We had made our case, each of us taking turns to walk up to the podium to explain why we were opposed to the next phase of development in our community which would involve building yet another multistory apartment building in an environmentally sensitive area of wetlands bordering our harbor. For the past five years, there has been a tsunami of apartment buildings taking over every nook and cranny of space left in our town.
We had done the best we could, given about a week’s notice, to inform about 150 local residents about the situation with flyers that provided a detailed explanation of why these dwellings are inappropriate in this part of town. My husband and I spent a couple of hours on Lincoln’s birthday delivering the flyers and talking to whomever we could find at home during the day. I spent an hour the following day distributing the remaining 30 flyers to another part of the neighborhood.
I had also called a couple of local organizations, both political and environmental, and called upon every friend I had in the community to please attend the town zoning board meeting where variances to local zoning laws would or would not be granted. Finally, I had spent a good amount of time getting my thoughts together for my speech to the zoning board. My son, who spearheaded our efforts, had already spent countless hours gathering information and resources/allies. Despite all our efforts, only one friend showed up.
My husband made the final, precise and very detailed presentation, following mine, my daughter’s, and a close friend of ours. Now it was up to the zoning board to make their decision. We were up against aggressive lawyers, developers, and a zoning board chairperson who obviously wanted to give away the store. He tried to intimidate us in every way he could.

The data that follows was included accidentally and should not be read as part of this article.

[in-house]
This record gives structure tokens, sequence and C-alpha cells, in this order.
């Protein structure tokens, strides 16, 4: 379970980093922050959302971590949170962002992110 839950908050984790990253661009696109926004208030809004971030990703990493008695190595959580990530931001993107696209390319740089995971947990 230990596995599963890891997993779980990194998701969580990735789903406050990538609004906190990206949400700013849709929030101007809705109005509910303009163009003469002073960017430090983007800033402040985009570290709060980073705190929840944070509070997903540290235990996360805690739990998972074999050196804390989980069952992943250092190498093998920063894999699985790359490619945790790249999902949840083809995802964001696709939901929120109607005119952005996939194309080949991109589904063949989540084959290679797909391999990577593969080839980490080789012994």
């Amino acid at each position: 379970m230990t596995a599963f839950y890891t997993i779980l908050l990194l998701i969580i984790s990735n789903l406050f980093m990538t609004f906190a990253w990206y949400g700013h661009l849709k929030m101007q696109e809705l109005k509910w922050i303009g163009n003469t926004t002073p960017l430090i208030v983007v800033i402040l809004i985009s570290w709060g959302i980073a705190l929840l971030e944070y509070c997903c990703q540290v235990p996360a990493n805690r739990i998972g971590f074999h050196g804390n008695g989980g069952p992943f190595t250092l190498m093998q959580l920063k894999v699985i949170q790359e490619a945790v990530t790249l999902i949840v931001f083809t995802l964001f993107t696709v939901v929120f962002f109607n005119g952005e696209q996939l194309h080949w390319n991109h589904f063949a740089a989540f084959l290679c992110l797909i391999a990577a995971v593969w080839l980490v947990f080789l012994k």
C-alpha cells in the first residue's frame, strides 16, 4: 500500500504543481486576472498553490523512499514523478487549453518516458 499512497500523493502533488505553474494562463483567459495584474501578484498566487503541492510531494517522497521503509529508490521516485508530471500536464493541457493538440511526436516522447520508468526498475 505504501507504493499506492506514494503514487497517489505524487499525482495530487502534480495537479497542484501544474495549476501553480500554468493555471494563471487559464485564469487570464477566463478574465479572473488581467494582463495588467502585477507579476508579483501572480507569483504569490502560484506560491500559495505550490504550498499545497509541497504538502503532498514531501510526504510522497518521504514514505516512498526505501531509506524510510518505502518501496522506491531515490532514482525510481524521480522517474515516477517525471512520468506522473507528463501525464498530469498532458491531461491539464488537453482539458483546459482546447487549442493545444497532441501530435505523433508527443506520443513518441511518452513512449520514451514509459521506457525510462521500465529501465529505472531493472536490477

There are 5 members on the zoning board. The last person to speak, a lawyer, instructed the board members not to pay attention to our testimony because it did not directly address the variances. “You should not let yourselves be influenced by anything you heard from the speakers not directly involved in the proposal.” I believe he said that because he knew, in his gut, that we had made a persuasive case against the apartments.
The first vote was an abstention; second vote a no; third vote (the chair) a yes; next vote a yes, followed by a no. The proposal was defeated! We were stunned. When the impact of the vote finally registered, we jumped out of our seats with excitement. All our time, effort, worry and anxiety had paid off. The chair advised the developers and lawyers to take the matter to court: “You’ll find your remedy in court.” To me this was a very loaded statement intended to insure them they had other avenues to pursue their case and would eventually win their case.
Whatever happens next, we are not going to give up. We will continue to do our best to preserve what remains of our local wetlands and the character of our funky, harborside community in the face of greed and overdevelopment. The proposed apartments are not affordable to anyone who lives and works here; essentially they are for outsiders who want to buy their way in. Gentrification is what we are talking about.
I am so proud of my family! Victory sure tasted good for a few moments. We have all taken a break the past few days…exhausted by the process…but justice prevailed. At least for now.